Cass.com. 20 November 2019 n°18-12.823
How do you prove “submission” or “attempt to submit” under article 442.6 I 2° of the Fr commercial code (today article 442-1 I 2°)?
According to the French Supreme Court (Cour de cassation), this criterium is met only if the plaintiff demonstrates the absence of effective negotiation of the unbalanced clause. Only relying on the market power of the contractor and the use of the template from the defendant is insufficient. Other pieces of evidence must be gathered. Eg.: many suppliers did accept the same unbalanced clauses; the clauses were in practice non-negotiable.
This decision starts to clarify the standard of proof which seems now quite demanding, especially when large supplier companies are involved, even when they operate on markets with an asymmetrical structure, as is the case in France with respect to the supply of fast-moving consumer goods to supermarkets.
Claim of the Ministry of Economy
The case had been initiated in November 2009 by the French Ministry of Economy against one of the 5 major French retailers, ITM, on the ground of previous article 442.6 I 2° of the French commercial code (today article 442.1 I 2°), which prohibits the submission or attempt to submit a contractor to obligations creating a significant imbalance between the rights and obligations of the contracting parties. The Ministry, in charge of ensuring that no restrictive practices are implemented on the market and entitled to initiate stand-alone actions, was seeking both an injunction to cease using clauses he deemed unbalanced and the imposition of a civil fine of 2 million Euros (this was the maximum fine at the time; today the maximum amount is 5 million euros or 3 times the value of the undue payments or 5% or the year turnover in France).
The prohibition under article 442-6 I 2° of the French commercial code (today article 442.1 I 2°) is infringed if two criteria are met: a “submission or attempt to submit” a contractor and the characterization of a “significant unbalance between the rights and obligations of the parties”.
The first criterium was at stake in the present decision.
Supporting evidence of the Ministry of Economy
In his claim, the Ministry had inferred the “submission or attempt to submit” from (i) the structure of the market which conferred ITM a great negotiation power, (ii) the fact that the contract was the retailer’s template imposed on its suppliers and which contained unbalanced clauses.
However, only 5 major suppliers’ contracts (those suppliers were certainly not small or medium size companies) were submitted as concrete evidence. One of the unbalanced clauses had been modified in one of those contracts and one of the 5 suppliers had stated that he had preferred not to try to negotiate the unbalanced clauses. Finally, ITM had proven that another major supplier had managed to negotiate the clauses at stake.
Dismissal of the claim of the Ministry of Economy
Because of this rather poor and contradicting evidence, both the first instance court and the Paris court of appeal have dismissed the claim. The Court of appeal stated in substance that “if the grocery market structure may be taken into account to prove unbalanced bargaining powers, with rare armlength negotiations between suppliers and retailers, this may not be enough to prove “submission or attempt to submit” to an unbalanced clause of the contract executed between the parties, even if the contract is the retailer’s template. Other pieces of evidence are necessary”. Actual proof of unsuccessful attempts to negotiate could meet the standard according to the Court of appeal.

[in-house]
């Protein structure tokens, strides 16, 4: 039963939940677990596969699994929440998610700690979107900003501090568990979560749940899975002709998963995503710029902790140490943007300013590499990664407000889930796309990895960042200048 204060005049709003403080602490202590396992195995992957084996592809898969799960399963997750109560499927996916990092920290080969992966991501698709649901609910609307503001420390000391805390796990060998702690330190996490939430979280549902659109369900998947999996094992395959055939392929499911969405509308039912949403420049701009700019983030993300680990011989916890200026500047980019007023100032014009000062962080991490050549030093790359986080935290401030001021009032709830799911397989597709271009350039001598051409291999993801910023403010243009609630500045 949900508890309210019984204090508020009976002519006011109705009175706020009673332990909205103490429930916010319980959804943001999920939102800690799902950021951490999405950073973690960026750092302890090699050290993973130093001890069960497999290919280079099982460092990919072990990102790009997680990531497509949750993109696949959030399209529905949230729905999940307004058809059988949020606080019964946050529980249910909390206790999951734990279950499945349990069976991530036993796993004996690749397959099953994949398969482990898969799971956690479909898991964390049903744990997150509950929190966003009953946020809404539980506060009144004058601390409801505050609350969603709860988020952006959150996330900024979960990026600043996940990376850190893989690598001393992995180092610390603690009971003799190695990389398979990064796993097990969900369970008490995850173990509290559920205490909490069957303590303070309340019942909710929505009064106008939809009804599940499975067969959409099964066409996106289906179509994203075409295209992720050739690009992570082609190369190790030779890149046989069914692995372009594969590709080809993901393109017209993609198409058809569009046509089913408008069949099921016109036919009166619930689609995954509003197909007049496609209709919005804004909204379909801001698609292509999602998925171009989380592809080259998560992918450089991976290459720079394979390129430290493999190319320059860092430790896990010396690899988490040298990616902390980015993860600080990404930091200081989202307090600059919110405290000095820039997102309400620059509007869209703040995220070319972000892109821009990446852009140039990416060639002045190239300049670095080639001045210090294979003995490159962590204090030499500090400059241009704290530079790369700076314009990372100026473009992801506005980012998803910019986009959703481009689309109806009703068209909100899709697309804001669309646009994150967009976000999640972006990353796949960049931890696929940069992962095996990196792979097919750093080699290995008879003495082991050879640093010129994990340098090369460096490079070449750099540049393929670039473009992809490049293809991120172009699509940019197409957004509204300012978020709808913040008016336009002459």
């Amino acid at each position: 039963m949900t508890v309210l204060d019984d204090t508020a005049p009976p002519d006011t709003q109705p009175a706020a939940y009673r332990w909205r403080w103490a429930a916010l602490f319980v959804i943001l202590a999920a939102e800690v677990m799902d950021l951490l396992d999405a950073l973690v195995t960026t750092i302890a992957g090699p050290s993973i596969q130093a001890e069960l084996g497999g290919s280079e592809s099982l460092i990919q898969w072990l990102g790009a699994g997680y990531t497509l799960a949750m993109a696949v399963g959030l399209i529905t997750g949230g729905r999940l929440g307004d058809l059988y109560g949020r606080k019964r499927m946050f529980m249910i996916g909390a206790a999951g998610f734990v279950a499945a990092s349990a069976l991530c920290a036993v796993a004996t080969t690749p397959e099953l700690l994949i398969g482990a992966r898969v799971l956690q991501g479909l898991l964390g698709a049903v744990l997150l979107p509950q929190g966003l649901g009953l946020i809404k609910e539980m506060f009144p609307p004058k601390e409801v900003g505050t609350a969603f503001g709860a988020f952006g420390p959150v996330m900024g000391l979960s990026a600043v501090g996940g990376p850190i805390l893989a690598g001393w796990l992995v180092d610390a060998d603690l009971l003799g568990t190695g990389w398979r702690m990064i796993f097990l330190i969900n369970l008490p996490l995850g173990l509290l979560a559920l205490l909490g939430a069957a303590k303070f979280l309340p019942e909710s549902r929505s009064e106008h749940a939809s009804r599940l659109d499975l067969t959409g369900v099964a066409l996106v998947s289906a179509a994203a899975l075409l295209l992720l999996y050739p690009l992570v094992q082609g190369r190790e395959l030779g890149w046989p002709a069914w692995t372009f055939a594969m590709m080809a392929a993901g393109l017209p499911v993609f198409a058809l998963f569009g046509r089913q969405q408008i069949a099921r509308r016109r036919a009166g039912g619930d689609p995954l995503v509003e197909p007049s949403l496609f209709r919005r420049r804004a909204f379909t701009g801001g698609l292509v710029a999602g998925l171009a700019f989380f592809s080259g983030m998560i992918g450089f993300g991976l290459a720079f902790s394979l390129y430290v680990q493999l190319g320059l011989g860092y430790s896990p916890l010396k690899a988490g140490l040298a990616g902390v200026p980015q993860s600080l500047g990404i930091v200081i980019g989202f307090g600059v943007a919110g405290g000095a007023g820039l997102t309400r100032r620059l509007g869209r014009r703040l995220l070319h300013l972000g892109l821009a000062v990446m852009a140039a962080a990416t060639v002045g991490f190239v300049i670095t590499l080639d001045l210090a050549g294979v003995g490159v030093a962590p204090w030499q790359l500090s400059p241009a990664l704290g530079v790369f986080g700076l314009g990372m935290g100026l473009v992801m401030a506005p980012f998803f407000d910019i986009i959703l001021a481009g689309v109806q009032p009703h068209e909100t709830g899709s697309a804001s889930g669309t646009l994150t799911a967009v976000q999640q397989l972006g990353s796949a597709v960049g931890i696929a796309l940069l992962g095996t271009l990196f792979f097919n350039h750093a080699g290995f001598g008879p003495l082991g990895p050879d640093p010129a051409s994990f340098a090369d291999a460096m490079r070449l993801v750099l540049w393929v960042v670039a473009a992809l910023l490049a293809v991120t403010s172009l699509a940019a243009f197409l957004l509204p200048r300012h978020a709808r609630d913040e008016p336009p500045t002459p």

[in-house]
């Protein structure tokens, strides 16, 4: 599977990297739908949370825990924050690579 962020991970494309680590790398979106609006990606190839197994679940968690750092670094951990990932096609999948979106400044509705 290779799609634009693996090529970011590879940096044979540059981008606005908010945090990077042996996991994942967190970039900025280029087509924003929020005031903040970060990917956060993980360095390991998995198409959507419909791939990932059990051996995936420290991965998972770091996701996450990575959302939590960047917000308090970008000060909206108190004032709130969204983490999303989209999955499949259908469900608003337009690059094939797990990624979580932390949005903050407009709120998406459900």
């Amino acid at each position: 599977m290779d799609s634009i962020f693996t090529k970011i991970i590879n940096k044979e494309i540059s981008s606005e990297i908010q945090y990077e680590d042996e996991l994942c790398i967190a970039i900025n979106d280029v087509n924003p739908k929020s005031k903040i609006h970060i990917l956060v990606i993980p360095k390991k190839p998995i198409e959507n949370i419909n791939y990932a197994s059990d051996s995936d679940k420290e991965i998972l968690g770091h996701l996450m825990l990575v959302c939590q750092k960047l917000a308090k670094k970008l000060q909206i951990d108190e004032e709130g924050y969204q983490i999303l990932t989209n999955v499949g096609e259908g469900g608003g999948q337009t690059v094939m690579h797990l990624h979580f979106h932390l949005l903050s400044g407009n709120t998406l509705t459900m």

The Cour de cassation approved this approach, in a very fact detailed case. The learnings are significant. Though, clear cut principles as to the burden and standard of proof are not yet given.
What is clear at this stage with respect to the proof of “submission or attempt to submit” is that:
(i) The burden of proof lies on the plaintiff. He must prove the absence of effective negotiation of the unbalanced clauses.
The Cour de cassation had not yet said it so clearly.
(ii) The market structure and the use of unbalanced templates are taken into account, but they are not enough to prove “submission or attempt to submit”.
This clarification is welcome because a different solution could have been inferred from previous decisions of the Cour de cassation:
– For instance, in a case involving the retailer Carrefour, the Court had considered that a reference to the structure of the food grocery market was sufficient to establish “submission or the attempt to submit”, as Carrefour had not opposed any counter-arguments such as the market power of its suppliers, the number of SKUs they sold and the fact these were eventually best seller products (Cass.com. 4 October 2016 n°14-28.013).
– In another case involving the retailer Galec, the Court took mainly into account the fact that the suppliers were unable to negotiate with Galec because they could not run the risk to be delisted by Galec which held 16,9% market share, only 3% of the suppliers being large group companies (Cass.com. 25 January 2017 n°15-23.547).
– The Court also gave great importance to this criterium in a case involving the retailer Darty, underlying that suppliers could not do without this key-player because it was the leader on the concerned market, and it held consequently a great bargaining power (Cass.com. 26 April 2017 n°15-27.865).